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Is it possible to connect subwoofers?

i was just wondering, is it possible to hook up sub-woofers and an amp to the model s? the reason i ask is that im inclined to think there are no + - post in the car to connect the power source to, but if it is possible how much faster will it drain the battery

;p
The best place for those is directly on the skull.
:D

Drain is microscopic, unless you want to have your hearing impaired.

Sub-woofer-lovers want to impair everyone's hearing.
>:(

I too am wondering if and how the Tesla Model S can accommodate a subwoofer and an amplifier. Given that my current system pulls about 60A to 70A rms @ 14V, I am concerned on its impact on entire cars electronics and powertrain/motor. I am sure that the battery can deliver this current, but it would be nice to have some solid details about this. Has anyone with a roadster tried hooking up an amp and a 10", or maybe an 8" sub?

For those who hate "sub-woofer-lovers", keep in mind that for many of us, we can't go back to no deep bass in music anymore.... :( Once you've heard music with a subwoofer and learned to appreciate the lows and smooth baseline that would otherwise go literally unnoticed, there is no turning back.

-Mike

That is a good question. Maybe an audio upgrade will include one (though usually OEM sub upgrades aren't worth the markup).

There are two general schools of thought/preference on the issue:

1) decibels - relatively cheap, annoys everyone at least within a three block radius; and

2) quality - as I've done in both of my previous vehicles, adding a well-designed 8" or 10" sub with respectable amplification (max 150W RMS @ 4ohm) is a dream come true.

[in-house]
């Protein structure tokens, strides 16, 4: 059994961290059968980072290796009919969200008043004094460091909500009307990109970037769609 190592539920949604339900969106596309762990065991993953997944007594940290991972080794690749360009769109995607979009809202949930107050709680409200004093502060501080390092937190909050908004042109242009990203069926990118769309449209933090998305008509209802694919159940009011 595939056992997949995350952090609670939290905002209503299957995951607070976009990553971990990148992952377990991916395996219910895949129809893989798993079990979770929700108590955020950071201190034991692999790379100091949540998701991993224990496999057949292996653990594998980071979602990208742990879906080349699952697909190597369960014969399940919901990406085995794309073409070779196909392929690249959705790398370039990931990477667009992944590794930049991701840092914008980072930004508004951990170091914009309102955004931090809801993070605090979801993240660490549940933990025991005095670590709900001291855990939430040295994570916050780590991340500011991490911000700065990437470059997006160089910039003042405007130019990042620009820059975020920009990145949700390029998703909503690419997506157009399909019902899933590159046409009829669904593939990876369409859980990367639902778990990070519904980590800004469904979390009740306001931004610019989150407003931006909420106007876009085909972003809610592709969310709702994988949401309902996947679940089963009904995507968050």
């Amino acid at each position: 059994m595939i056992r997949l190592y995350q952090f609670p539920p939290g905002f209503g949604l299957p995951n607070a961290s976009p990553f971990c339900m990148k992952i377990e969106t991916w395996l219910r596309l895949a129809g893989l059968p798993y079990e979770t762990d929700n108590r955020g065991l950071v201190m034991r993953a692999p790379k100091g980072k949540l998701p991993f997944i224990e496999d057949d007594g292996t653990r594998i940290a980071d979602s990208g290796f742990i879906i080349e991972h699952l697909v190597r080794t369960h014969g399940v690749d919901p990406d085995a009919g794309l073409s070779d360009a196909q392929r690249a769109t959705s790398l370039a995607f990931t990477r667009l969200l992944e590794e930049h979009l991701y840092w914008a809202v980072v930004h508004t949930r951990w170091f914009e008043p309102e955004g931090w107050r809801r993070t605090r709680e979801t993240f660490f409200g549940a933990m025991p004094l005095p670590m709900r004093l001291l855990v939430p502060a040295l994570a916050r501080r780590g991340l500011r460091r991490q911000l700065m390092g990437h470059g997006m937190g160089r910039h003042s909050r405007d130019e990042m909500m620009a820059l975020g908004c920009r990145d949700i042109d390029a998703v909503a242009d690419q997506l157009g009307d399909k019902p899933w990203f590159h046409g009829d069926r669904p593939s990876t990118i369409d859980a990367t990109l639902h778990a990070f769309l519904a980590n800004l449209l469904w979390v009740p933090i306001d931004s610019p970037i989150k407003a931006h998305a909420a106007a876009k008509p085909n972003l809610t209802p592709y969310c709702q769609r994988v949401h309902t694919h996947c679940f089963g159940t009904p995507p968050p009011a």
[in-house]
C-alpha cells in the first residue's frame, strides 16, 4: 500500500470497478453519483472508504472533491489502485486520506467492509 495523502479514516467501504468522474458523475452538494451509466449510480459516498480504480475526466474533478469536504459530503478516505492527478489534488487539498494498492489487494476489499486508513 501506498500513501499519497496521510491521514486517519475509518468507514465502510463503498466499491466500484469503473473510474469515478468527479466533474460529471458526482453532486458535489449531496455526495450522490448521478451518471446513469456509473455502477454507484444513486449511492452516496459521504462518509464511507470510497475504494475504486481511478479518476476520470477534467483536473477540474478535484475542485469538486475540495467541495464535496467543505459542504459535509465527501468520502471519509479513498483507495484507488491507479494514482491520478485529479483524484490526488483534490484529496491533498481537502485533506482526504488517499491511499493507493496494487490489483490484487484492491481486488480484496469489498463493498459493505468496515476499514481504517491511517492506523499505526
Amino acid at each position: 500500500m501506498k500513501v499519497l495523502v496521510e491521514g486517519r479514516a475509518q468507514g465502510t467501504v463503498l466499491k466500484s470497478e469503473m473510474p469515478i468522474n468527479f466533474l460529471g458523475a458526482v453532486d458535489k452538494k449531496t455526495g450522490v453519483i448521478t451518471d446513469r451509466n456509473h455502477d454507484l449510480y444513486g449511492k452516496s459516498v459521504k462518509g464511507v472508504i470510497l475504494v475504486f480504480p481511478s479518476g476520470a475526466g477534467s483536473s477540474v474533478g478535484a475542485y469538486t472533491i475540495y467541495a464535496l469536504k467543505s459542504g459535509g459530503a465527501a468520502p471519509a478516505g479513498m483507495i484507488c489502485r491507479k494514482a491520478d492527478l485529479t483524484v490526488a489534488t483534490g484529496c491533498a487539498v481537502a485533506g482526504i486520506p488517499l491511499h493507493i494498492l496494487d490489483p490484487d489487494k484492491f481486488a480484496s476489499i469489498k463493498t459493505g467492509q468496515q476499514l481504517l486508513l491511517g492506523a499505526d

You don't even hear the sub outside the car, but inside, the base lines, kick drum and whatever else you listen to comes alive. It's remarkable and I highly recommend it.

If you have enough money, you can achieve both quality and high volume. But, it's hard on the ears and the vehicle - rattling panels loose, etc.

As far as power draw goes, the new switching amplifiers are improving in sound quality to the point that the difference will not be noticed over a little road noise. These full-range Class D amps report up to 80%+ efficiency, and generate much less heat as well. Most of the major car audio brands sold in the US are moving to full-range switching amplification (JL Audio, Alpine, etc.).

I would not doubt, though this is just speculation, that the S will have a premium sound system. If it wants to compete with the Germans it has to. Audi has B&O, BMW has Karmon, Aston also B&O. SO seems like a must to me. I could see them going with Alpine, I thought I saw the Roadsters with Alpine systems.

I think the key is efficiency, as with all other aspects of the car...

There is something called sensitivity for speakers, the higher quality one have higher numbers, in units of:

Sensitivity = decibels (loudness) / watt (power)

So higher sensitivity speakers would be a good choice.

So wi only 200W stereo power, you may get the quality and volume u need, but lower sensitivity speakers you may need all 800W!!

@ Supergreekster

I am with you on the sensitivity. I rather have great pure sound with low wattage as you described than having to throw in a sub and IMO taking away some of the luxury of the Model S

The battery capacity for a Model S looks like it will be enormous compared to the power draw for a whole audio system, let alone just the subwoofer -- especially for those of us who are more interested in clarity and fidelity than excessive volume. (I listen to a lot of jazz; it just doesn't sound right if you either can't hear the walking bass line at all or are listening to it through a cheap subwoofer system that turns all the notes into indistinct thuds.)

So, breaking this down to the simple level for people who don't fool around with simple electronics in their spare time (for the sake of convenience, I'll use gtabmx's numbers):

Power = current * voltage (well, not always, but close enough for here), so a system drawing 70A at 14V is drawing 980W -- just under 1 kW.